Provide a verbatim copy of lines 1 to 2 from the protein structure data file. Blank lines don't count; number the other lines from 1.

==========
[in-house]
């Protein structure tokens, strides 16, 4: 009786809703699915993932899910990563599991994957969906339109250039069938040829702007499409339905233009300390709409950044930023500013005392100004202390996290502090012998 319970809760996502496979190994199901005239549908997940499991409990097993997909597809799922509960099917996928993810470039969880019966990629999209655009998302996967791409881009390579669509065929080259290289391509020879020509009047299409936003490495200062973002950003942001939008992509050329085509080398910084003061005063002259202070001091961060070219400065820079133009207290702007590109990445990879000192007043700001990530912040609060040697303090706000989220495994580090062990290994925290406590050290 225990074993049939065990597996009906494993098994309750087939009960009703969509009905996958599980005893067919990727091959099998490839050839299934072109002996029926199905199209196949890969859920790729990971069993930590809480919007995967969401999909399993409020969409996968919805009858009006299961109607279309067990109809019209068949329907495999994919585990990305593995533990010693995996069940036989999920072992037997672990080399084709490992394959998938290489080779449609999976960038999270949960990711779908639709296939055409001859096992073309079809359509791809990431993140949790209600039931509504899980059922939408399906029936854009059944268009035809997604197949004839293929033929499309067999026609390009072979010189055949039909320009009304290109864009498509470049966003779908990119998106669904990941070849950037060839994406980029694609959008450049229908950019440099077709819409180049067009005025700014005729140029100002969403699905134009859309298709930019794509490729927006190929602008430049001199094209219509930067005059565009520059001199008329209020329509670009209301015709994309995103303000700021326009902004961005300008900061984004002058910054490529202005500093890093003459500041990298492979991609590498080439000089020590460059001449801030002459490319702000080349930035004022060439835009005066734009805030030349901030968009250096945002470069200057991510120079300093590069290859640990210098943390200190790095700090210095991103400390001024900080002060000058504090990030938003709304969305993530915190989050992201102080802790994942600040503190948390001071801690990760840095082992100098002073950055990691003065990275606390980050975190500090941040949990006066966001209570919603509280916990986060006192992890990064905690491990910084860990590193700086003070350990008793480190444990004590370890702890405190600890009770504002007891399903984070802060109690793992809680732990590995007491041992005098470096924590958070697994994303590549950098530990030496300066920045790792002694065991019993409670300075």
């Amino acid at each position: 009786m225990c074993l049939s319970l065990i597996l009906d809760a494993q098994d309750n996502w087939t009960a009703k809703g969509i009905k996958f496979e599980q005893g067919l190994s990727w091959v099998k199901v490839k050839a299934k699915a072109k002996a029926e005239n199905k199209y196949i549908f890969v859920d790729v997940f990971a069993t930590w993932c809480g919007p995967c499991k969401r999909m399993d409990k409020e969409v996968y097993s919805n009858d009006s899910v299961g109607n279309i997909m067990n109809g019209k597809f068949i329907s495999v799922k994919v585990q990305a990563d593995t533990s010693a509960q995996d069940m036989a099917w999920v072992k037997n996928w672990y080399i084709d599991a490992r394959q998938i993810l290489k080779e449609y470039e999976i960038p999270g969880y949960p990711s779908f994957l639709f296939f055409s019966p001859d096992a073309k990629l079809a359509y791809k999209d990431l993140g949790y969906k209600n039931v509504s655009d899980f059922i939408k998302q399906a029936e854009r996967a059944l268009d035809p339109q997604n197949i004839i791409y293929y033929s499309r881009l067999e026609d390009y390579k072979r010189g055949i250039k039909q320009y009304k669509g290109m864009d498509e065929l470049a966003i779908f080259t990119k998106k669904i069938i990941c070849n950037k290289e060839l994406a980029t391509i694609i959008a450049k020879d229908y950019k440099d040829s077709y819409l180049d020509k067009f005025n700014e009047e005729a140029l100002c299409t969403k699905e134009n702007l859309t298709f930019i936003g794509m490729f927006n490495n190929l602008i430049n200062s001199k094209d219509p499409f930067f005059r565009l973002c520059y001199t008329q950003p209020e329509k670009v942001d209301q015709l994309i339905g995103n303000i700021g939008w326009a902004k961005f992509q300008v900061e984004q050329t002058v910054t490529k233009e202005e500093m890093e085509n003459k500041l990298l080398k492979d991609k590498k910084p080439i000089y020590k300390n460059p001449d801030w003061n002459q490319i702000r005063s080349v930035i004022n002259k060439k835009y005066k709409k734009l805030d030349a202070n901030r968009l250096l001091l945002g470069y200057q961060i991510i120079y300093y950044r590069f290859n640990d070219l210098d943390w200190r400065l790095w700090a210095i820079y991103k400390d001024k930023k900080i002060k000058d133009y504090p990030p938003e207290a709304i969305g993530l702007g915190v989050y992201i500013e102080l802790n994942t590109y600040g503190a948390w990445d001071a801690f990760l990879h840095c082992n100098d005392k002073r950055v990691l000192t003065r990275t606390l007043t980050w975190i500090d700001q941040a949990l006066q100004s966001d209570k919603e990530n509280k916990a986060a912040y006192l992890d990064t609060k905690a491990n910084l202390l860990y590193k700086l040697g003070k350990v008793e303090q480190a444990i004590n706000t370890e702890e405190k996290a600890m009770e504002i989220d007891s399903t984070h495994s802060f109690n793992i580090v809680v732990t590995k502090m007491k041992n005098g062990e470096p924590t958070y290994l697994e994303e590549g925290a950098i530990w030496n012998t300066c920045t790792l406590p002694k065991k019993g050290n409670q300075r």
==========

[in-house]
């Protein structure tokens, strides 16, 4: 009786809703699915993932899910990563599991994957969906339109250039069938040829702007499409339905233009300390709409950044930023500013005392100004202390996290502090012998 319970809760996502496979190994199901005239549908997940499991409990097993997909597809799922509960099917996928993810470039969880019966990629999209655009998302996967791409881009390579669509065929080259290289391509020879020509009047299409936003490495200062973002950003942001939008992509050329085509080398910084003061005063002259202070001091961060070219400065820079133009207290702007590109990445990879000192007043700001990530912040609060040697303090706000989220495994580090062990290994925290406590050290 225990074993049939065990597996009906494993098994309750087939009960009703969509009905996958599980005893067919990727091959099998490839050839299934072109002996029926199905199209196949890969859920790729990971069993930590809480919007995967969401999909399993409020969409996968919805009858009006299961109607279309067990109809019209068949329907495999994919585990990305593995533990010693995996069940036989999920072992037997672990080399084709490992394959998938290489080779449609999976960038999270949960990711779908639709296939055409001859096992073309079809359509791809990431993140949790209600039931509504899980059922939408399906029936854009059944268009035809997604197949004839293929033929499309067999026609390009072979010189055949039909320009009304290109864009498509470049966003779908990119998106669904990941070849950037060839994406980029694609959008450049229908950019440099077709819409180049067009005025700014005729140029100002969403699905134009859309298709930019794509490729927006190929602008430049001199094209219509930067005059565009520059001199008329209020329509670009209301015709994309995103303000700021326009902004961005300008900061984004002058910054490529202005500093890093003459500041990298492979991609590498080439000089020590460059001449801030002459490319702000080349930035004022060439835009005066734009805030030349901030968009250096945002470069200057991510120079300093590069290859640990210098943390200190790095700090210095991103400390001024900080002060000058504090990030938003709304969305993530915190989050992201102080802790994942600040503190948390001071801690990760840095082992100098002073950055990691003065990275606390980050975190500090941040949990006066966001209570919603509280916990986060006192992890990064905690491990910084860990590193700086003070350990008793480190444990004590370890702890405190600890009770504002007891399903984070802060109690793992809680732990590995007491041992005098470096924590958070697994994303590549950098530990030496300066920045790792002694065991019993409670300075």